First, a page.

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You may have had trouble sleeping after being at the screen of your phone or other digital devices just before going to bed. Blue light – either from the sun or screens we use – we wake up and stimulates. This also means that too much exposure to blue light for late night phone screens, tablets or computers can disrupt our ability to sleep.

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The American Academy of Ophthalmology urges parents to avoid buying toys that can cause serious eye injuries, even blindness. According to the U.S. Consumer Product Safety Commission an estimated 251,700 toy-related injuries were treated in U.S. hospital emergency rooms in 2017. Almost half of those incidents were injuries to the head. Unfortunately, most of these injuries happen to children under age 15. It’s important to think about the safety of any gift you’re giving, especially if it’s a gift for a child.

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People with diabetes are at increased risk of developing serious eye diseases, yet most do not have sight-saving, annual eye exams, according to a large study. The Instituto de Ojos del Dr. Miguel Santiago joins the American Academy of Ophthalmology in reiterating the importance of eye exams during the month of November, which is observed as Diabetic Eye Disease Awareness Month

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Colored contact lenses are popular year-round for people who want to change the color of their iris. But every year at Halloween there is a surge of people using colored contact lenses to enhance their costumes.  To safely wear costume contact lenses for Halloween or any time of year, follow these guidelines:

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According to a national survey released by the American Academy of Ophthalmology, nearly two out of three American adults report having eye or vision problems. A significant percentage of them, however, fail to seek medical attention in the form of regular, sight-saving eye exams. In observance of Healthy Aging Month in September, Instituto de Ojos del Dr. Miguel Santiago joins the American Academy of Ophthalmology in emphasizing the importance of having regular eye exams to maintain healthy eyes and vision.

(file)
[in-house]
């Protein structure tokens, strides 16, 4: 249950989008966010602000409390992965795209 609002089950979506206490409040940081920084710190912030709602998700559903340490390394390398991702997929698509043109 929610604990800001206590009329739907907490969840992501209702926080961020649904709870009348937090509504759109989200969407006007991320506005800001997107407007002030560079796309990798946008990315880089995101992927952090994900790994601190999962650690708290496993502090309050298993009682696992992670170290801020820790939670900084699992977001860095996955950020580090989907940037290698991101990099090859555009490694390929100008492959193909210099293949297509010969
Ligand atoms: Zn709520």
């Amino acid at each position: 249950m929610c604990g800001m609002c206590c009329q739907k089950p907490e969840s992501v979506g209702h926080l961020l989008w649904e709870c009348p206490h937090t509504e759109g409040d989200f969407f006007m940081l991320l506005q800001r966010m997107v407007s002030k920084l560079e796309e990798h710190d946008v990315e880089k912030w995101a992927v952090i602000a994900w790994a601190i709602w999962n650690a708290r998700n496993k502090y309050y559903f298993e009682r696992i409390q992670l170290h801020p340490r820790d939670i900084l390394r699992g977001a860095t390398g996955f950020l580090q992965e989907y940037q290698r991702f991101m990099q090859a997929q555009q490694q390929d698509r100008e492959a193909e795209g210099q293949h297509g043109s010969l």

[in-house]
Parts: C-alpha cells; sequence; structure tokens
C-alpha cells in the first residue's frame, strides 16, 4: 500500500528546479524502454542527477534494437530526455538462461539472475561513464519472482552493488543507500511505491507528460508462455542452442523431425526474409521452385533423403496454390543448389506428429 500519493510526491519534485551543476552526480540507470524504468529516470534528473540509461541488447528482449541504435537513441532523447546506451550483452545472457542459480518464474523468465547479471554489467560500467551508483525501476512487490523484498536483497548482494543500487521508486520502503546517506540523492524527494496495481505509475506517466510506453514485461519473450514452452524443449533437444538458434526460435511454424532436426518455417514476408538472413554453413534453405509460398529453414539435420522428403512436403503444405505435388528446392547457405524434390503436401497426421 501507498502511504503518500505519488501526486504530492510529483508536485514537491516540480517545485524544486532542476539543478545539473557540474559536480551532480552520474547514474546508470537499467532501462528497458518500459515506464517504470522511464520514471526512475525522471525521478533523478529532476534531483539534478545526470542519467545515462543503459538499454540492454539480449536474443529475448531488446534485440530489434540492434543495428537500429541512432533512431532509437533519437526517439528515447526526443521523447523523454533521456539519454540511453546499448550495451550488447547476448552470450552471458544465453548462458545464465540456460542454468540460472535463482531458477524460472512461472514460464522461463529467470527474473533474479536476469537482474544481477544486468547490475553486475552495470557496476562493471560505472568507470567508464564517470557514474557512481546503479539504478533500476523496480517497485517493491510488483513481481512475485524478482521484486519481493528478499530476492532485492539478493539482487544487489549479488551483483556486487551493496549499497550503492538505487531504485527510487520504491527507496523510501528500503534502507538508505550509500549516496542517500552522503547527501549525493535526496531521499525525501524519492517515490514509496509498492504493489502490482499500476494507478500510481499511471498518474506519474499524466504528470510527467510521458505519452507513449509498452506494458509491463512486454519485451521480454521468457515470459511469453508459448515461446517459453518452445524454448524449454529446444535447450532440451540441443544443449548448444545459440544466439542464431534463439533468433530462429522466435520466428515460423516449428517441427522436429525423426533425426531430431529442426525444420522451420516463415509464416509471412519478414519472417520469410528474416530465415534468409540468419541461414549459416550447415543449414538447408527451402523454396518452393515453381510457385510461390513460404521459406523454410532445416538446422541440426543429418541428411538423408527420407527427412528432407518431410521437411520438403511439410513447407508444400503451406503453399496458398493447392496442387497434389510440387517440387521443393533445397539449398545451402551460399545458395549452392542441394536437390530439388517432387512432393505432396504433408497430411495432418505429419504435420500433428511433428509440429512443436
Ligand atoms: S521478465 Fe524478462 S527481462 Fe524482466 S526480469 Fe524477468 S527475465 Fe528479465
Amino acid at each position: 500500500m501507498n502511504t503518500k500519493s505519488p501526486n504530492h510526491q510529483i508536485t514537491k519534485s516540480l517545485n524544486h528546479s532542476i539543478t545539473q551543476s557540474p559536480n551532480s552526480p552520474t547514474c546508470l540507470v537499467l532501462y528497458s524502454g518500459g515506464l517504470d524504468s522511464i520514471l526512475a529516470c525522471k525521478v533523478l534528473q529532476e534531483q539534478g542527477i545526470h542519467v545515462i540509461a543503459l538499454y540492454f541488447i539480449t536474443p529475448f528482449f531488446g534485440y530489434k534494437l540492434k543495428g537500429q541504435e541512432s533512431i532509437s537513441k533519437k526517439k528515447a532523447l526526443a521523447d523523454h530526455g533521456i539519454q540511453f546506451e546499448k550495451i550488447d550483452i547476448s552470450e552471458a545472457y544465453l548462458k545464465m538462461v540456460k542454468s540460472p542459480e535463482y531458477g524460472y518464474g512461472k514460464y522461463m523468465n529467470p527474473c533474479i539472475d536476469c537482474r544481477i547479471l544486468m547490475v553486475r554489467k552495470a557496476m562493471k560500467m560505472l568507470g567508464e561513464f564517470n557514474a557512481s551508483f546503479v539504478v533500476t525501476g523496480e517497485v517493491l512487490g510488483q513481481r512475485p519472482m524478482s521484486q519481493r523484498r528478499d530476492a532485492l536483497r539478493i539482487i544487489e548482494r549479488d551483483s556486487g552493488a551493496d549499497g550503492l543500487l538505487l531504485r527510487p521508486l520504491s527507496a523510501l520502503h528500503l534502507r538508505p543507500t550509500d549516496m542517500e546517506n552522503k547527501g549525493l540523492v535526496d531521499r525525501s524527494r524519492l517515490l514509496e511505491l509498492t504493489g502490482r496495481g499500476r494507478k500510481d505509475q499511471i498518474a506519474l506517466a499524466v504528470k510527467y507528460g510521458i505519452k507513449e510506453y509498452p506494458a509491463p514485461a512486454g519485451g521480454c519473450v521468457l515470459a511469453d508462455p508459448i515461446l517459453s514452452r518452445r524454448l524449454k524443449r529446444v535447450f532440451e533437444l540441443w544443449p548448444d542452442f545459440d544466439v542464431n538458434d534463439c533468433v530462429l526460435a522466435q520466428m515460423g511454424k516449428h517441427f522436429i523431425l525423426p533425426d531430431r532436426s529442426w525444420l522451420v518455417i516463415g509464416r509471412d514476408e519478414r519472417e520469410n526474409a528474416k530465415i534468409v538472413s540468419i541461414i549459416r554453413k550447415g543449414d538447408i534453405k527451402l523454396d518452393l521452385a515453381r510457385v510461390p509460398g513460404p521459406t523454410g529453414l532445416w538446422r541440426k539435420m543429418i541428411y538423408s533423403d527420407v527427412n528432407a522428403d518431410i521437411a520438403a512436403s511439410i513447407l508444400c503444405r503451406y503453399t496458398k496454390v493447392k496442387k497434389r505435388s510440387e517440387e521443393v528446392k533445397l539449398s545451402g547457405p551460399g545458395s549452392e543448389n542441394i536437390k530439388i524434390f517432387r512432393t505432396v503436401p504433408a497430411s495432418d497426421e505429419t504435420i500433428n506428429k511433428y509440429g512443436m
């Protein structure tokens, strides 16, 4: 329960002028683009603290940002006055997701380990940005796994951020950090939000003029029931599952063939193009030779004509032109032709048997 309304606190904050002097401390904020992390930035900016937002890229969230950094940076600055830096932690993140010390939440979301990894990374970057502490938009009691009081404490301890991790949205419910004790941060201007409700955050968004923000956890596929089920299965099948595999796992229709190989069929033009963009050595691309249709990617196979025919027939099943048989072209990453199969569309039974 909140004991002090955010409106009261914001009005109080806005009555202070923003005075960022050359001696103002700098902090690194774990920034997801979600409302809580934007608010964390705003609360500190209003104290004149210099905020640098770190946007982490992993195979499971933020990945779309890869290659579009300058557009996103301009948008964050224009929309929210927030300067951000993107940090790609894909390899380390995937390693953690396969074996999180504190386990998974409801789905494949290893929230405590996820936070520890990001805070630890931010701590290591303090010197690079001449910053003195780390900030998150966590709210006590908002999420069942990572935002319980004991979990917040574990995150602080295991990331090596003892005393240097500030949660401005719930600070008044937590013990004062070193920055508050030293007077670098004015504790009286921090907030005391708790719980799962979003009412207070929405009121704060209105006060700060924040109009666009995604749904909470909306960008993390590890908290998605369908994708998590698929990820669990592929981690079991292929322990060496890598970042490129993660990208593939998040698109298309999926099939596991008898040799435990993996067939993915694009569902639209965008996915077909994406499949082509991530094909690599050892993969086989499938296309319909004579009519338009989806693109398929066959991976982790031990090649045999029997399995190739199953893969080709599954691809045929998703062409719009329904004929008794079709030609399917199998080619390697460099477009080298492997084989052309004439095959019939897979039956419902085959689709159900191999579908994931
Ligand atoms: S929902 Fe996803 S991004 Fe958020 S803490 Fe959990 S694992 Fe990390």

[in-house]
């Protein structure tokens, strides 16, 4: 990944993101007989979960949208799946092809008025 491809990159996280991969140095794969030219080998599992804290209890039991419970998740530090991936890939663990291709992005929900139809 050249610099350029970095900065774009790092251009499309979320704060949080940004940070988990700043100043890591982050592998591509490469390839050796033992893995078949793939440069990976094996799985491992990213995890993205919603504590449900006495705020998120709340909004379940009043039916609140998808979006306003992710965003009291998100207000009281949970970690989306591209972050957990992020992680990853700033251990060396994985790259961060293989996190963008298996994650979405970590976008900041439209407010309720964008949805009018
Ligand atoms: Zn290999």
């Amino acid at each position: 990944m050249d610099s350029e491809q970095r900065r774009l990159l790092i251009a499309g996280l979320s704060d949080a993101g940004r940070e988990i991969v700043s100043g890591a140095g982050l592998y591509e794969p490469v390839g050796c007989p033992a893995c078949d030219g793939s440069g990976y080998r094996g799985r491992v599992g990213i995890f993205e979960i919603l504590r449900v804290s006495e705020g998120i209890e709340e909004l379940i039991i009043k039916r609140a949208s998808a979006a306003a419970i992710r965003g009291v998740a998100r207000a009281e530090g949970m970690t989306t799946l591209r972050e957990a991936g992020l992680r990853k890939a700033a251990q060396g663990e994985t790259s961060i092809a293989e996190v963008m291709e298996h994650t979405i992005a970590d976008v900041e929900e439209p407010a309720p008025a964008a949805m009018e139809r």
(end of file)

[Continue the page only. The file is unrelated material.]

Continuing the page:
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As children spend more time tethered to screens, there is increasing concern about potential harm to their visual development. Ophthalmologists – physicians who specialize in medical and surgical eye care – are seeing a marked increase in children with dry eye and eye strain from too much screen time. But does digital eyestrain cause lasting damage? Should your child use reading glasses or computer glasses? As you send your kids back to school this month for more time with screens and books, Instituto de Ojos del Dr. Miguel Santiago and the American Academy of Ophthalmology are arming parents with the facts, so they can make informed choices about their children’s eye health.

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Next time you step outside to enjoy the summer sun, don’t forget to bring a pair of sunglasses. Most people know that the sun’s damaging ultraviolet rays are bad for the skin. But did you know that too much sun on unprotected eyes increases the risk of eye diseases? This summer, the American Academy of Ophthalmology reminds you that sunglasses are more than a bold fashion statement, they are a smart health choice.

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Approximately 25 million Americans have cataracts, which cause cloudy, blurry or dim vision and often develop with advancing age.1 This June, the American Academy of Ophthalmology is observing Cataract Awareness Month by sharing three things everyone should know about the condition and its treatment.

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By age 65, one in three Americans will have a vision-impairing eye disease. Many sight-robbing conditions can be effectively treated if detected early enough, in many cases limiting or eliminating the damage to eyesight. During the month of May, El Instituto de Ojos del Dr. Miguel Santiago joins the American Academy of Ophthalmology in sharing valuable information about how to take care of your vision.

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New research shows that about 30,000 people in the U.S. go to emergency departments each year with sports-related eye injuries, a substantially higher estimate than previously reported. This April during Sports Eye Safety Month, Instituto de Ojos del Dr. Miguel Santiago and the American Academy of Ophthalmology remind the public that the right protective eyewear is the best defense against eye injury.

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